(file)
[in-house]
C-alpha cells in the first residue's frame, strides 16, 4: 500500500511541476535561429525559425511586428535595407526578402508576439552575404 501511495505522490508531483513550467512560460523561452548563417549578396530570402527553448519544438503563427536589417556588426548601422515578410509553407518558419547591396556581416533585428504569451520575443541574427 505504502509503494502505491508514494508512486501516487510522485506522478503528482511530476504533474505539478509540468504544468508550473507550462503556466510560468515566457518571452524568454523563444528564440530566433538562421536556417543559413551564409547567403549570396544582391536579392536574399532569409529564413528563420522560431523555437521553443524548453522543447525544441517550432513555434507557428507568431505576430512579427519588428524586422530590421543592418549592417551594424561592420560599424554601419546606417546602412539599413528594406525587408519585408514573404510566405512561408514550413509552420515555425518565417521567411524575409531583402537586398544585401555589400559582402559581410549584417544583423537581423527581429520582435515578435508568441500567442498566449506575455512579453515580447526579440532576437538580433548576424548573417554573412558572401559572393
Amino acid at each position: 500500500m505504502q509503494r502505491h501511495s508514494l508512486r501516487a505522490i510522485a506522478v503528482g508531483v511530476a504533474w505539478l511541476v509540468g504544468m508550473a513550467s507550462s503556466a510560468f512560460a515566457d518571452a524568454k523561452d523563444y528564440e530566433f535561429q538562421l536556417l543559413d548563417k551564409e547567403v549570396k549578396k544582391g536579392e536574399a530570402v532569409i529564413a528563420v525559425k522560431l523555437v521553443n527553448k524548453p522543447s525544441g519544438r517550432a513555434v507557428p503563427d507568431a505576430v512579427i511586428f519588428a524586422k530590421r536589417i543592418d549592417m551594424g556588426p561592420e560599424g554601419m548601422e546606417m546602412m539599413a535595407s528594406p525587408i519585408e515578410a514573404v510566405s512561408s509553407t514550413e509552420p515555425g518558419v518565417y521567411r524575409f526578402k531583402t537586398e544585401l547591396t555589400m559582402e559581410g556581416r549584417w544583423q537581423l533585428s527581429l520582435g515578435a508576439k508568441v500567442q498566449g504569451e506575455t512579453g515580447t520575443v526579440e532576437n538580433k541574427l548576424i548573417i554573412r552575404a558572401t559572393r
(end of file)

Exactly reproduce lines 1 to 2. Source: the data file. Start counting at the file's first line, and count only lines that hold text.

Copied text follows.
[in-house]
C-alpha cells in the first residue's frame, strides 16, 4: 500500500511541476535561429525559425511586428535595407526578402508576439552575404 501511495505522490508531483513550467512560460523561452548563417549578396530570402527553448519544438503563427536589417556588426548601422515578410509553407518558419547591396556581416533585428504569451520575443541574427 505504502509503494502505491508514494508512486501516487510522485506522478503528482511530476504533474505539478509540468504544468508550473507550462503556466510560468515566457518571452524568454523563444528564440530566433538562421536556417543559413551564409547567403549570396544582391536579392536574399532569409529564413528563420522560431523555437521553443524548453522543447525544441517550432513555434507557428507568431505576430512579427519588428524586422530590421543592418549592417551594424561592420560599424554601419546606417546602412539599413528594406525587408519585408514573404510566405512561408514550413509552420515555425518565417521567411524575409531583402537586398544585401555589400559582402559581410549584417544583423537581423527581429520582435515578435508568441500567442498566449506575455512579453515580447526579440532576437538580433548576424548573417554573412558572401559572393